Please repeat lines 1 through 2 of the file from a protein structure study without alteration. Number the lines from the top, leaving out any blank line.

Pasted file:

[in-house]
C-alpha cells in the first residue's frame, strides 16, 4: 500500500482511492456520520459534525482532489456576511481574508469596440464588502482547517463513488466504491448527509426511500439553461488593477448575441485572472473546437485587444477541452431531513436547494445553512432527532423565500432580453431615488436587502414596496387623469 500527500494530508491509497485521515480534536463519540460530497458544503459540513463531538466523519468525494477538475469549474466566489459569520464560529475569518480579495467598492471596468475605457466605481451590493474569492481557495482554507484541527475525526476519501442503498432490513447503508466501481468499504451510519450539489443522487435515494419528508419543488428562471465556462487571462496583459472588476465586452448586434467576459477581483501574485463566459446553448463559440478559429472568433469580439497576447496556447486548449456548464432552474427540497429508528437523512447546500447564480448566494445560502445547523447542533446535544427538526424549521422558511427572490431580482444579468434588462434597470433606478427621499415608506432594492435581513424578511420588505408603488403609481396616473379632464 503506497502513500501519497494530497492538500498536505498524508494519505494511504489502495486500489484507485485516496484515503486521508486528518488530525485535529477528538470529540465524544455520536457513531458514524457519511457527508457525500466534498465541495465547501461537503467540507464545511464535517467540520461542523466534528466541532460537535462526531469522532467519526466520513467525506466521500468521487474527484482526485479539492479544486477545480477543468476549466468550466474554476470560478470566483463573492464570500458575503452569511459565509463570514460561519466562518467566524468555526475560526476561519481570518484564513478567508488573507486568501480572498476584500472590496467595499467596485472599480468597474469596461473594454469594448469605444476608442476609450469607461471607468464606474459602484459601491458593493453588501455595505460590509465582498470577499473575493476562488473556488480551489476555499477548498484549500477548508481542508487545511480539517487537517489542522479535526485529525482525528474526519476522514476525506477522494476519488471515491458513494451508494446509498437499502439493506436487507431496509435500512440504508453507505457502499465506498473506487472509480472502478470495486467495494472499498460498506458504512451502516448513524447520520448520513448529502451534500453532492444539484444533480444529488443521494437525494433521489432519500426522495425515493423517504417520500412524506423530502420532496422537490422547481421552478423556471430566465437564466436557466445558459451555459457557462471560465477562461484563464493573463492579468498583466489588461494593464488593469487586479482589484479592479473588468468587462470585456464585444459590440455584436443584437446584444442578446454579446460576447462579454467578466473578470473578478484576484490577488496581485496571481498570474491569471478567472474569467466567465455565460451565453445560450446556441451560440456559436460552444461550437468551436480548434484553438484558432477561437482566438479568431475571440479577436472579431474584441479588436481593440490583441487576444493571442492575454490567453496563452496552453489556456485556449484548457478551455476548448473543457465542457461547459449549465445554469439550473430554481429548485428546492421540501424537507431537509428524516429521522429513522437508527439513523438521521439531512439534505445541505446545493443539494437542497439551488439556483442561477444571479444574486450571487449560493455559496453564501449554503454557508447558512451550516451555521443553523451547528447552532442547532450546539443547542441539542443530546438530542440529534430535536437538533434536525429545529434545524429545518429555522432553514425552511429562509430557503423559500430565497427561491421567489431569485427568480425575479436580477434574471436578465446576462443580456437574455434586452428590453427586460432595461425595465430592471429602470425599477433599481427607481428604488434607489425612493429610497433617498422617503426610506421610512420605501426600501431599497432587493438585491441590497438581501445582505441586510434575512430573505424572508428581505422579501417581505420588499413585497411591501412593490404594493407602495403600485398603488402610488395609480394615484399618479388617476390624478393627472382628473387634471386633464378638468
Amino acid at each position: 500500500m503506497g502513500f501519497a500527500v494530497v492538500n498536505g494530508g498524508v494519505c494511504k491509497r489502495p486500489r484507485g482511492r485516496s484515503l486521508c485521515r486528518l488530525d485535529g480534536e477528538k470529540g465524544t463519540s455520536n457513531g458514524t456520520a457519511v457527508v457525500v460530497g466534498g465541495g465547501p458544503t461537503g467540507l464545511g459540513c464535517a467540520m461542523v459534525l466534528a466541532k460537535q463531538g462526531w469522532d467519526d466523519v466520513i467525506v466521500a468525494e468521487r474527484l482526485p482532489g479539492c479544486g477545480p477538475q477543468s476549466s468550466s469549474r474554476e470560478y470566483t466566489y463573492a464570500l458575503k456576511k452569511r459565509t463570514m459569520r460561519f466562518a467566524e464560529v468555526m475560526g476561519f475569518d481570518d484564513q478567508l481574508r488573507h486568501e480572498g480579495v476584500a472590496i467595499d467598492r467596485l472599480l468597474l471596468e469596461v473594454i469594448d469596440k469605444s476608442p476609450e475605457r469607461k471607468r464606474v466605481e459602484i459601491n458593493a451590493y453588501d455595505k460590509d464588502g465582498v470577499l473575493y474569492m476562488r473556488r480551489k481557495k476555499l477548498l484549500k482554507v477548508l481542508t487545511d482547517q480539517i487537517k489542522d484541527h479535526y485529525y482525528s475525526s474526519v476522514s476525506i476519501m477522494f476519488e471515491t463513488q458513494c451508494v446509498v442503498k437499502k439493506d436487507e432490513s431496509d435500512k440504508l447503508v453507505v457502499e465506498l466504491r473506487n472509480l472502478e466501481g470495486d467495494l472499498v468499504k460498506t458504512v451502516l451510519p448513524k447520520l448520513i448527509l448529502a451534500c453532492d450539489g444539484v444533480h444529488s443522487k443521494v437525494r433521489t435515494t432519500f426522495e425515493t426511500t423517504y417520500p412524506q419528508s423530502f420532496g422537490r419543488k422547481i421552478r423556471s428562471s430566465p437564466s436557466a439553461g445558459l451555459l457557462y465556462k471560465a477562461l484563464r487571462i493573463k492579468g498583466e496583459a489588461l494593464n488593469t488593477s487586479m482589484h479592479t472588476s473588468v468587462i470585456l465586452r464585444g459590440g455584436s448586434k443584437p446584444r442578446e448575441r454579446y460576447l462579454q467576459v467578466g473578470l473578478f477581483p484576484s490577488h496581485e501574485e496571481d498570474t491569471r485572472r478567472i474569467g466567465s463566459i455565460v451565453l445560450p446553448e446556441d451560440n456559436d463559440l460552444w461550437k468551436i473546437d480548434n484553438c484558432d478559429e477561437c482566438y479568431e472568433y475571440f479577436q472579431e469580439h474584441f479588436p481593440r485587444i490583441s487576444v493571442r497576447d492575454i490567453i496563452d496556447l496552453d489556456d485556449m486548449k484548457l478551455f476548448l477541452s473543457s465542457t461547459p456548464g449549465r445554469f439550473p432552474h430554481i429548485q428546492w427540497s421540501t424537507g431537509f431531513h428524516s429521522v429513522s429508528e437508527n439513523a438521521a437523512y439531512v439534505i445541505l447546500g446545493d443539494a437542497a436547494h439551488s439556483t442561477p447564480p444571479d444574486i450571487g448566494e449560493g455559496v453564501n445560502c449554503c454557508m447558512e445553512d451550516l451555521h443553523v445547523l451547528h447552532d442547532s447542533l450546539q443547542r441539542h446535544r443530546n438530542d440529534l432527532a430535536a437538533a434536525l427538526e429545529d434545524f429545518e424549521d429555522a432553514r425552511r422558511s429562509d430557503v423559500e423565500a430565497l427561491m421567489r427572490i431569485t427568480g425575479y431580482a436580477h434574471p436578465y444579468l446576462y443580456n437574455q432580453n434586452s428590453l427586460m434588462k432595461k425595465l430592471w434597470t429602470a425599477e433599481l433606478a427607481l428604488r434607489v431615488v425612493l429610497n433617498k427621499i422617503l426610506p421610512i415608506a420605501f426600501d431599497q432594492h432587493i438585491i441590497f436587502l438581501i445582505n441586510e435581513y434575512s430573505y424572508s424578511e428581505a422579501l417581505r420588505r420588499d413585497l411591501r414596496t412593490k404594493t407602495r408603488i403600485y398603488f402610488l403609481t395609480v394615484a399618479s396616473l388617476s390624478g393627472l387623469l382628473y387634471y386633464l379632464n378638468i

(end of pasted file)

[in-house]
C-alpha cells in the first residue's frame, strides 16, 4: 500500500482511492456520520459534525482532489456576511481574508469596440464588502482547517463513488466504491448527509426511500439553461488593477448575441485572472473546437485587444477541452431531513436547494445553512432527532423565500432580453431615488436587502414596496387623469 500527500494530508491509497485521515480534536463519540460530497458544503459540513463531538466523519468525494477538475469549474466566489459569520464560529475569518480579495467598492471596468475605457466605481451590493474569492481557495482554507484541527475525526476519501442503498432490513447503508466501481468499504451510519450539489443522487435515494419528508419543488428562471465556462487571462496583459472588476465586452448586434467576459477581483501574485463566459446553448463559440478559429472568433469580439497576447496556447486548449456548464432552474427540497429508528437523512447546500447564480448566494445560502445547523447542533446535544427538526424549521422558511427572490431580482444579468434588462434597470433606478427621499415608506432594492435581513424578511420588505408603488403609481396616473379632464 503506497502513500501519497494530497492538500498536505498524508494519505494511504489502495486500489484507485485516496484515503486521508486528518488530525485535529477528538470529540465524544455520536457513531458514524457519511457527508457525500466534498465541495465547501461537503467540507464545511464535517467540520461542523466534528466541532460537535462526531469522532467519526466520513467525506466521500468521487474527484482526485479539492479544486477545480477543468476549466468550466474554476470560478470566483463573492464570500458575503452569511459565509463570514460561519466562518467566524468555526475560526476561519481570518484564513478567508488573507486568501480572498476584500472590496467595499467596485472599480468597474469596461473594454469594448469605444476608442476609450469607461471607468464606474459602484459601491458593493453588501455595505460590509465582498470577499473575493476562488473556488480551489476555499477548498484549500477548508481542508487545511480539517487537517489542522479535526485529525482525528474526519476522514476525506477522494476519488471515491458513494451508494446509498437499502439493506436487507431496509435500512440504508453507505457502499465506498473506487472509480472502478470495486467495494472499498460498506458504512451502516448513524447520520448520513448529502451534500453532492444539484444533480444529488443521494437525494433521489432519500426522495425515493423517504417520500412524506423530502420532496422537490422547481421552478423556471430566465437564466436557466445558459451555459457557462471560465477562461484563464493573463492579468498583466489588461494593464488593469487586479482589484479592479473588468468587462470585456464585444459590440455584436443584437446584444442578446454579446460576447462579454467578466473578470473578478484576484490577488496581485496571481498570474491569471478567472474569467466567465455565460451565453445560450446556441451560440456559436460552444461550437468551436480548434484553438484558432477561437482566438479568431475571440479577436472579431474584441479588436481593440490583441487576444493571442492575454490567453496563452496552453489556456485556449484548457478551455476548448473543457465542457461547459449549465445554469439550473430554481429548485428546492421540501424537507431537509428524516429521522429513522437508527439513523438521521439531512439534505445541505446545493443539494437542497439551488439556483442561477444571479444574486450571487449560493455559496453564501449554503454557508447558512451550516451555521443553523451547528447552532442547532450546539443547542441539542443530546438530542440529534430535536437538533434536525429545529434545524429545518429555522432553514425552511429562509430557503423559500430565497427561491421567489431569485427568480425575479436580477434574471436578465446576462443580456437574455434586452428590453427586460432595461425595465430592471429602470425599477433599481427607481428604488434607489425612493429610497433617498422617503426610506421610512420605501426600501431599497432587493438585491441590497438581501445582505441586510434575512430573505424572508428581505422579501417581505420588499413585497411591501412593490404594493407602495403600485398603488402610488395609480394615484399618479388617476390624478393627472382628473387634471386633464378638468